Wise men say, "Necessity is the mother of invention." Add humanity and goodwill to that, it is bound to bring amazing result. The recent breakthrough in developing ventilator, a very important medical equipment, using totally indigenous materials and technology is one such example. Dr. Kazi Sifayet Enam Shakkhar and engineer Baized Shuvo, the two young Bangladeshi dreamers have finally materialised their dream that began about a year ago. They have named the ventilator 'Spondon.' So, what is Spondon?
Ventilator is an emergency medical equipment that provides continuous flow of breathable air to those who face respiratory difficulties or somehow become unable to breathe sufficiently. Ventilator is the machine that assists them in breathing, letting air into and out of the lungs mechanically. Patients in emergency condition need such support. However, this life-saving equipment is too expensive to make it available for everyone. That is where the problem begins.
Almost a year ago, during the two-year training of FCPS cardiology trainee programme at Dhaka Medical College, Dr. Shakkhar noticed the severity of the problem. Lion's share of the patients who come to DMCH (Dhaka Medical College Hospital) are very poor and can't afford the expenditure for ICU (intensive care unit). On the other hand, number of ICU beds is inadequate as well which remain filled all the time. Hence, even those who could afford, don't get access. Needless to say, private medicals aren't an option for them. Other patients who come to DMCH from outside Dhaka because of having no ICU facilities in their own areas also suffer as transportation takes hours. As a result, many patients die.
However, Dr. Shakkhar believed that most of the lives could be saved if emergency ICU service was provided. So he along with his cousin Baized started to reflect on the idea of making a ventilator that could provide the most basic service and keep a critical patient alive for 4/5 days before accommodating to a regular one. "Saving some lives was our prime goal," said the optimistic doctor. It was the humane sentiment that pushed him and his cousin to make it possible. Fast forward to 2020, their brainchild is now awaiting a medical certification and to save thousands at this apocalyptic time of Covid-19 pandemic.
Around six months prior today, Dr. Shakkhar and his cousin engineer Baized began making the machine with a basic idea. Their target was to put the most needed features that could serve during emergencies. So they designed the machine with CMV or Continuous Mandatory Ventilation mode which is commonly used to steadily pump oxygen to the patient's lungs. Now the Covid-19 pandemic has made their work even more valuable amid the fear that Bangladesh could also witness a massive outbreak.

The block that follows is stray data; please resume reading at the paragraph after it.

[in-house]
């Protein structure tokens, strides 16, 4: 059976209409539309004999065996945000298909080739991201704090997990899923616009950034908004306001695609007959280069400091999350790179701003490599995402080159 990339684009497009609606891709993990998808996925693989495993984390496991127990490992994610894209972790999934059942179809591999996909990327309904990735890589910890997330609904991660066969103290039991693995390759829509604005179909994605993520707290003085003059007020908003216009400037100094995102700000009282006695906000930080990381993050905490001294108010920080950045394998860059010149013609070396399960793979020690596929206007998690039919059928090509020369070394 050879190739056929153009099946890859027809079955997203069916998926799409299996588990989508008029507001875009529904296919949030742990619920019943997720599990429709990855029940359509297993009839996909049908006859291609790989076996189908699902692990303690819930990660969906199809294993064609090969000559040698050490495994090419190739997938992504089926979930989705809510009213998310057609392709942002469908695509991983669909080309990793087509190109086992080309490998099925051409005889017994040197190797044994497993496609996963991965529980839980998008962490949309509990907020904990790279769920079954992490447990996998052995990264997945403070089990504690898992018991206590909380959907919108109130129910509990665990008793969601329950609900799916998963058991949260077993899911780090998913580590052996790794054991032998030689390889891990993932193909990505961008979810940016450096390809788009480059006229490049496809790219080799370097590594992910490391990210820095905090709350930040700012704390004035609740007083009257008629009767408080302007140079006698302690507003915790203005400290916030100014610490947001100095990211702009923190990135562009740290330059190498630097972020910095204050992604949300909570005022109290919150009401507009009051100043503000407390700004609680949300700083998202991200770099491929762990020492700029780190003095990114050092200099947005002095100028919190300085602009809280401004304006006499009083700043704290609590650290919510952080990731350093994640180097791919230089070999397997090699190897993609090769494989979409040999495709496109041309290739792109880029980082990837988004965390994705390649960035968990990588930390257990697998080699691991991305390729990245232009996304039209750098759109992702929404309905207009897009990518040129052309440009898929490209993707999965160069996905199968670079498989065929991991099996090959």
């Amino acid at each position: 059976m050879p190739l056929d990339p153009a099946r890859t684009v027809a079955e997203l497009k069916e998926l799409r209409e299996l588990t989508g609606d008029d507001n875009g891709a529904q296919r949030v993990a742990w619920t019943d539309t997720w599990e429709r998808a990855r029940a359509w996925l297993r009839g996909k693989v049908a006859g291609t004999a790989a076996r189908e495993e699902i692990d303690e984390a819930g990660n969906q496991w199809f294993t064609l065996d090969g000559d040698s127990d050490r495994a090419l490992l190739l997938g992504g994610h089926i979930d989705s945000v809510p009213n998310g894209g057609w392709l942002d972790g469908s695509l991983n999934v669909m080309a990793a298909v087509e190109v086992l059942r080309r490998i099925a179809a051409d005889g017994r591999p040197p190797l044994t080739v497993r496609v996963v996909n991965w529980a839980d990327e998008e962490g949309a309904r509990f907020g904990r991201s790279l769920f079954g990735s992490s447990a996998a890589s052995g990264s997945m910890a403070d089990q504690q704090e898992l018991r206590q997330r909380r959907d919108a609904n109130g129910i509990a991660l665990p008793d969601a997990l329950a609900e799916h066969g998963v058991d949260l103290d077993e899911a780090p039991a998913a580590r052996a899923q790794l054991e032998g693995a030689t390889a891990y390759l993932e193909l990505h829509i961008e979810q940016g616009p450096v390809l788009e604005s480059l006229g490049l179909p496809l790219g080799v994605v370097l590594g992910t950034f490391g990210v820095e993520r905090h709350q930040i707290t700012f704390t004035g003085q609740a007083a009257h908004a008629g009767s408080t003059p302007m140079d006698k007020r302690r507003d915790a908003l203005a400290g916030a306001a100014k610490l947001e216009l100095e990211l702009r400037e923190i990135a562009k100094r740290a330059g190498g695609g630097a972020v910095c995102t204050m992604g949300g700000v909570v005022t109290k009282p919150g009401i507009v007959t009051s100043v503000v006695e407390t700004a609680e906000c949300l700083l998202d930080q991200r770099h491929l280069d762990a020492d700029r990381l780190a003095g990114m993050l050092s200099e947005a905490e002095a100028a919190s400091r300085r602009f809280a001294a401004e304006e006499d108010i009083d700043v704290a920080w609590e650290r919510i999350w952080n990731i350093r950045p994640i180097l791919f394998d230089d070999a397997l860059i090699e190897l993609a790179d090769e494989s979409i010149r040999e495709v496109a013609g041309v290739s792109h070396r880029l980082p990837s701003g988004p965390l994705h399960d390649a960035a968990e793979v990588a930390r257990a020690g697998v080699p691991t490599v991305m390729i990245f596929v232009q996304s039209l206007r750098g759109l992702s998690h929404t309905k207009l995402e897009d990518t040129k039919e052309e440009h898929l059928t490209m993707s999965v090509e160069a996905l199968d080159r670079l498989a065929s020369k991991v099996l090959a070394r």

Spondon is the final product of a successful team collaboration. Along with Shakkhar and Baized, Asif from BRAC University and Tajbiul from Ahsanullah University worked in the project. A prototype was completed last week and the machine theoretically proved to be successful with plastic lungs check. Currently it is being tested by proper government authorities to be certified to apply on human. With only a few ventilators available for the Covid-19 patients in the country, Spondon could be the saving grace for the country's healthcare system.
Spondon is made with two primary objectives - cheaper price and emergency substitution of standard ventilation. Whereas regular ventilator price starts from a minimum of Tk 500 thousand (5 lakh), Spondon will cost one-fifth or even less of that amount. This will make it affordable to many. And this indigenous ventilator would be capable of providing 3/4 days of service to critical patients before a regular ventilator is arranged. Hence, it gives some extra time to the patients coming from outside Dhaka until finding other alternatives.
If Spondon gets government certification and a proper funding, it will go for a mass production soon. Though the idea began from something else, Covid-19 pandemic has made it somehow more important and more valid as the ultimate goal remains same - saving some lives. The makers now hope to conduct further research on this, if provided with proper financial backup, to bring the price even lower, within Tk 50 thousands only, so that each Upazila and even town hospitals can be equipped with ventilators.
Mohammad Saiful Islam is an MSS student of Mass Communication & Journalism at DU.
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